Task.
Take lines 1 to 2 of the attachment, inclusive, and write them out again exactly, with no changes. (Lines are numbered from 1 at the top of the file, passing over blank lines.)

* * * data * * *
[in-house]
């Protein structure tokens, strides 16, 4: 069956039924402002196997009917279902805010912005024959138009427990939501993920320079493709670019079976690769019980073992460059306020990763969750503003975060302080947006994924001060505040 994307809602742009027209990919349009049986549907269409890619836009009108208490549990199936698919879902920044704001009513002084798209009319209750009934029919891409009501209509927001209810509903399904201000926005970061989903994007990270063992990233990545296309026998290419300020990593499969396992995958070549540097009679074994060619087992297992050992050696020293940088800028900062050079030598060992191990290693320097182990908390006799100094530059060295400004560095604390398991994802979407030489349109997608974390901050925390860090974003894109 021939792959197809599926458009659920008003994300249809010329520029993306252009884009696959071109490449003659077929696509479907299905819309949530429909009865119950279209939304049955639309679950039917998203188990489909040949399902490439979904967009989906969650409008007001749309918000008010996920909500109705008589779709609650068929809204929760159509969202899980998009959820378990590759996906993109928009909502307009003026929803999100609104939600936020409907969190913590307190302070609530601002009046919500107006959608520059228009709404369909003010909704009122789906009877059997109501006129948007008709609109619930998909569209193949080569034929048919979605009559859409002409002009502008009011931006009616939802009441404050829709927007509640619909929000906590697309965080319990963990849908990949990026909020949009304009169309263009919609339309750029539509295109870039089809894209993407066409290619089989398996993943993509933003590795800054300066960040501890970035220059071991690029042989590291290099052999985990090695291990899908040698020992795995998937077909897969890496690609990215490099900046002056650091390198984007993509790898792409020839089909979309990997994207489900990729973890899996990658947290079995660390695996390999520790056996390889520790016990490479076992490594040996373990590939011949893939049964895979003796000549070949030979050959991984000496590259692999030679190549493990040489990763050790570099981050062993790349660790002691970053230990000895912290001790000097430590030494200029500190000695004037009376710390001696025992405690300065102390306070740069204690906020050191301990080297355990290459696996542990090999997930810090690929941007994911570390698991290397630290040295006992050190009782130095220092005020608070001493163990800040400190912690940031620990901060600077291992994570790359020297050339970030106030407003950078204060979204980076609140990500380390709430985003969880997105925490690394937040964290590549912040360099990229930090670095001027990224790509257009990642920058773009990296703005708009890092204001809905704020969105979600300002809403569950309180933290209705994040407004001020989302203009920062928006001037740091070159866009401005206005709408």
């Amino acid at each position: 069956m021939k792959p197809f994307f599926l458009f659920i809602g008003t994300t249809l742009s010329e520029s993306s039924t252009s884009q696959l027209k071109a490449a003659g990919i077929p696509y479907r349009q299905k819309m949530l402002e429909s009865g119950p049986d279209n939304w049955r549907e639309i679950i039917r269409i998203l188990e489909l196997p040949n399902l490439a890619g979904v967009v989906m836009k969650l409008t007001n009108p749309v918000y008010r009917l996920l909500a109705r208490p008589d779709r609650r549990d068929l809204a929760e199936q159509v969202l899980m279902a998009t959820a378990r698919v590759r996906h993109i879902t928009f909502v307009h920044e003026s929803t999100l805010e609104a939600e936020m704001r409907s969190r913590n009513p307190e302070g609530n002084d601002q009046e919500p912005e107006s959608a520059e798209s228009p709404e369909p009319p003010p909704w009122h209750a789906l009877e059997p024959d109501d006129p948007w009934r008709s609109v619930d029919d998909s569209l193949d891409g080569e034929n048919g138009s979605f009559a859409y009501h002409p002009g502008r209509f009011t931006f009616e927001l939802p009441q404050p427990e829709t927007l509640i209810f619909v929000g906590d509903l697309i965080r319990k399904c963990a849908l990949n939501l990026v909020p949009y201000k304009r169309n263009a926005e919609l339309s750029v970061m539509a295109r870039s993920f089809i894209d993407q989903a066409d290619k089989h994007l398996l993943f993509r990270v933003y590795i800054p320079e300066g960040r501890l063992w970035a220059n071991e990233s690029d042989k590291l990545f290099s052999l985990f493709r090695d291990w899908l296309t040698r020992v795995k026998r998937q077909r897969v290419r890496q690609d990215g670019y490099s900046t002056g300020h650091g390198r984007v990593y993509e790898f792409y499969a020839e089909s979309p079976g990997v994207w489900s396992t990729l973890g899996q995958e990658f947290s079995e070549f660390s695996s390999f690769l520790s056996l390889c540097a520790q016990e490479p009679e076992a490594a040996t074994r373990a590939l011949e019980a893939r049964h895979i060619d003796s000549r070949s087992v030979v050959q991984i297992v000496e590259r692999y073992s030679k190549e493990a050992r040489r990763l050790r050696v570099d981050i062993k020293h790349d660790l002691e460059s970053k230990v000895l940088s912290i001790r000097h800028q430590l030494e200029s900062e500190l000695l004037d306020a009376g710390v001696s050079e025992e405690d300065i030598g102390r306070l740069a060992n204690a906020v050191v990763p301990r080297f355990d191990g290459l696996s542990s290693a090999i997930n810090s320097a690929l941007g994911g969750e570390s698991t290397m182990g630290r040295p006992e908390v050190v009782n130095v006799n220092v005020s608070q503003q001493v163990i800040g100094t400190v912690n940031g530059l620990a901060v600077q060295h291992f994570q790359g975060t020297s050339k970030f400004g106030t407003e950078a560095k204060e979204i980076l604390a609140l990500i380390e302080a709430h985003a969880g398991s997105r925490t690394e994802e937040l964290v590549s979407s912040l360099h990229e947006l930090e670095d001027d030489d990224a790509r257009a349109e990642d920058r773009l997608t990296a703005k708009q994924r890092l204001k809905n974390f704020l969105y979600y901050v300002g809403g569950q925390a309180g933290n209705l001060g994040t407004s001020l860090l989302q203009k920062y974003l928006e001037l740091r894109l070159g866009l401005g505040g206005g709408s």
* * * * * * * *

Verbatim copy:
[in-house]
């Protein structure tokens, strides 16, 4: 069956039924402002196997009917279902805010912005024959138009427990939501993920320079493709670019079976690769019980073992460059306020990763969750503003975060302080947006994924001060505040 994307809602742009027209990919349009049986549907269409890619836009009108208490549990199936698919879902920044704001009513002084798209009319209750009934029919891409009501209509927001209810509903399904201000926005970061989903994007990270063992990233990545296309026998290419300020990593499969396992995958070549540097009679074994060619087992297992050992050696020293940088800028900062050079030598060992191990290693320097182990908390006799100094530059060295400004560095604390398991994802979407030489349109997608974390901050925390860090974003894109 021939792959197809599926458009659920008003994300249809010329520029993306252009884009696959071109490449003659077929696509479907299905819309949530429909009865119950279209939304049955639309679950039917998203188990489909040949399902490439979904967009989906969650409008007001749309918000008010996920909500109705008589779709609650068929809204929760159509969202899980998009959820378990590759996906993109928009909502307009003026929803999100609104939600936020409907969190913590307190302070609530601002009046919500107006959608520059228009709404369909003010909704009122789906009877059997109501006129948007008709609109619930998909569209193949080569034929048919979605009559859409002409002009502008009011931006009616939802009441404050829709927007509640619909929000906590697309965080319990963990849908990949990026909020949009304009169309263009919609339309750029539509295109870039089809894209993407066409290619089989398996993943993509933003590795800054300066960040501890970035220059071991690029042989590291290099052999985990090695291990899908040698020992795995998937077909897969890496690609990215490099900046002056650091390198984007993509790898792409020839089909979309990997994207489900990729973890899996990658947290079995660390695996390999520790056996390889520790016990490479076992490594040996373990590939011949893939049964895979003796000549070949030979050959991984000496590259692999030679190549493990040489990763050790570099981050062993790349660790002691970053230990000895912290001790000097430590030494200029500190000695004037009376710390001696025992405690300065102390306070740069204690906020050191301990080297355990290459696996542990090999997930810090690929941007994911570390698991290397630290040295006992050190009782130095220092005020608070001493163990800040400190912690940031620990901060600077291992994570790359020297050339970030106030407003950078204060979204980076609140990500380390709430985003969880997105925490690394937040964290590549912040360099990229930090670095001027990224790509257009990642920058773009990296703005708009890092204001809905704020969105979600300002809403569950309180933290209705994040407004001020989302203009920062928006001037740091070159866009401005206005709408």